On the Road.

This is what’s on my mind …

Backroads, Pecan trees, Pine trees, South Carolina, Georgia … those were what was on my mind yesterday afternoon.

I am sitting in the lobby/breakfast area of the Holiday Inn Express in Milledgeville, Georgia.

You say you haven’t heard from it? Neither had I until yesterday afternoon about 5.

Our trip began at 12:50. I know because I looked at the clack as we pulled. Out of the drive, but not before we watched the garage door descend. We didn’t want to get 10 miles away and wonder if we had closed it. That happens sometimes.

Prior to that departure time, I did a whole days works. I wrote, cleaned the kitchen, complete with hot water pot. I changed our sheets and made the bed real pretty. I cleaned and Lysoled the bathroom and did 5 loads of laundry … folded them and put them away, vacuumed, and picked things up and put them away.

You see, in my dottage, a term that I use for fun because I think the word is cute, I like to come back from a trip to a clean house. And that hasn’t always been the case.

I remember when the kids were little and we would go on vacation and it was sort of like the putting up the Christmas tree deal. Sort of a shit-storm.

Oh, they are running the sweeper here and disrupting the cartoons.

Back to the past. I would be trying to find clothes for 4 kids, running laundry’s … not folding it be throwing it around to find one thing or another. I think there might have been some stink-eyes given. Forget cleaning the house. I just wanted to survive.

But now? I like order.

Nough said.

Nick worked in the morning.

Once we got going, the thoughts of the house were behind.

Nick had taken the time to map us a backroad drive for at least the first day.

We love the backroads. I just don’t like super highways anymore. I want to see where I am at the moment.

Moments matter. My new bumper sticker. I will make one and wear it on my bum.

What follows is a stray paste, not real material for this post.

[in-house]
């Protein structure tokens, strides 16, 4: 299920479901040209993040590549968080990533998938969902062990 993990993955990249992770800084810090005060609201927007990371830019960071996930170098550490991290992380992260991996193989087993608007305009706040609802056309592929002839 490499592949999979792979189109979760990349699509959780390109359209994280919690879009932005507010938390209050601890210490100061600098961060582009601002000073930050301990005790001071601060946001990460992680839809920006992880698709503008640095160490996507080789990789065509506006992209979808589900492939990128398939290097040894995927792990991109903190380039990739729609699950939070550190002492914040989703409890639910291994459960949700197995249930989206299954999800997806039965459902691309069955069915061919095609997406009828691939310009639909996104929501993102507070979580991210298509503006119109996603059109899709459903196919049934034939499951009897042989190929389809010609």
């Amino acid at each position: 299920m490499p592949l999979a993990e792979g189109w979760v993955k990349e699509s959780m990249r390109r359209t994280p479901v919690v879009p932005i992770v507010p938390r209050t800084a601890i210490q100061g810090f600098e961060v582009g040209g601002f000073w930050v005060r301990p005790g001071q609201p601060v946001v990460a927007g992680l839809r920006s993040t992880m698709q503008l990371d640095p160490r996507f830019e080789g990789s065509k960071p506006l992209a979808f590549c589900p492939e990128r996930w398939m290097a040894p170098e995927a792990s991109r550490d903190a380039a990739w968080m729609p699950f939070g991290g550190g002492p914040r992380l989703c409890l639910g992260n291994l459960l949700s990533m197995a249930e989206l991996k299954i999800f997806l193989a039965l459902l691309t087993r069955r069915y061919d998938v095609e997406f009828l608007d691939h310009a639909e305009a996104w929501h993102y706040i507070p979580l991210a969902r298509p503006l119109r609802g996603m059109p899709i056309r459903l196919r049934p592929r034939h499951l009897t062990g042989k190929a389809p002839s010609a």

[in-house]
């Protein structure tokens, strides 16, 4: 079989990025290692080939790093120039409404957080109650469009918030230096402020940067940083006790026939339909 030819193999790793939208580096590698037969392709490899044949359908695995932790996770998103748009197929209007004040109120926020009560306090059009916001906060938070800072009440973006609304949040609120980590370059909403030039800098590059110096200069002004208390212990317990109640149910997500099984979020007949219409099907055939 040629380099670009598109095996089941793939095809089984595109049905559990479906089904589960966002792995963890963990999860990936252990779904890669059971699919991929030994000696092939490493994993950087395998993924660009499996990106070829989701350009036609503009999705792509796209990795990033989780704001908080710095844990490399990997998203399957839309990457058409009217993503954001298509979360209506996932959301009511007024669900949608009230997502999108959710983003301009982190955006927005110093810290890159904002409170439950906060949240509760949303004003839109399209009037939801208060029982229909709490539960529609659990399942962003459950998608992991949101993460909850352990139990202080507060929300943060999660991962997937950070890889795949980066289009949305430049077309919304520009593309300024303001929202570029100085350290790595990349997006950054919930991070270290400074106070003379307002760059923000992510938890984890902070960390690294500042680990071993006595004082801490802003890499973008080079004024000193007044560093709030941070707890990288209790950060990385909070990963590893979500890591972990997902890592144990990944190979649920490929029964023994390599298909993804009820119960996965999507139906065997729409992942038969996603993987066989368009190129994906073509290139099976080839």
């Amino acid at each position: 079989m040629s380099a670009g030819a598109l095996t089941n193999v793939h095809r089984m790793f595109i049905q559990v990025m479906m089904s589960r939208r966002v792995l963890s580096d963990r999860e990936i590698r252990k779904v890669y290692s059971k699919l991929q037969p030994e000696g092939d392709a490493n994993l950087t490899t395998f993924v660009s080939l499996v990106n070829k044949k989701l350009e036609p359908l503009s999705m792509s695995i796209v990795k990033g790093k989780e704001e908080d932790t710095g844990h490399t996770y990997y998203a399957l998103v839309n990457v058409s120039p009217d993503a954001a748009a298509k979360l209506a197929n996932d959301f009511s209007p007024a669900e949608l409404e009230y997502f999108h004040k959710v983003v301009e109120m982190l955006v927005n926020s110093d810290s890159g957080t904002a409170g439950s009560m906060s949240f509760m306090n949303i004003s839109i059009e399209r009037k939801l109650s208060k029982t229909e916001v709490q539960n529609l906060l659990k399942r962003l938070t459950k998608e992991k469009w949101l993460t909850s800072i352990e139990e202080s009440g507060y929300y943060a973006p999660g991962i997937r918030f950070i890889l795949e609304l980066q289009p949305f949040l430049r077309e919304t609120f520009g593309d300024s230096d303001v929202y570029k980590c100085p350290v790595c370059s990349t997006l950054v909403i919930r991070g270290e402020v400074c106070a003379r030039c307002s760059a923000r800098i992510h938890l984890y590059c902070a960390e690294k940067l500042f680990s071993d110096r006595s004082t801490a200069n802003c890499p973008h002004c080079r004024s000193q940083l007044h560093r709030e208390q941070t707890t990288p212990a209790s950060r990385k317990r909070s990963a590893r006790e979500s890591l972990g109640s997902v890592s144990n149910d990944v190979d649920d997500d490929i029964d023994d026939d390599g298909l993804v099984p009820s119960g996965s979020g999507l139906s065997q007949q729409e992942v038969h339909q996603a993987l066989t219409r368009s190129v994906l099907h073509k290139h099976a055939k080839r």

It was about 40 minutes before we hit roads that we haven’t drive. That is when we began to get into trip mode.

South Carolina has some lovely country. My head was like a boppy dog. I looked everywhere, even when I was driving. The key thing and wonderful part to report is that we encountered NO traffic. We mostly had the road to our selves. It was as if God warned people that we would be on the road, so they should be wise and go another way.

We hit the carry outs so I could get my scratch-off tickets. I love to do that. We pick random ones and I go in and chit-chat with whoever is in there, get my tickets and as long as I keep winning, we keep stopping. It was fun to get a hundred dollar winner and two fifties. That meant we could stop and I could go in.

It wasn’t until Georgia when I went into one that had bullet-proof glass between the customer and cashier. Yep, a bit sketchy, but it is part of life and the scene and it was fun.

Our first stop, about an hour and a half into our trip, was to find a late lunch.

We stopped in a bit of a town. I say ‘bit’ because that is all that is left of so many small towns. Bits and pieces.

That has broken my heart on more than one occasion. I have seen it happen from Maine to Florida, east coat to west. I will never stop grieving the small towns.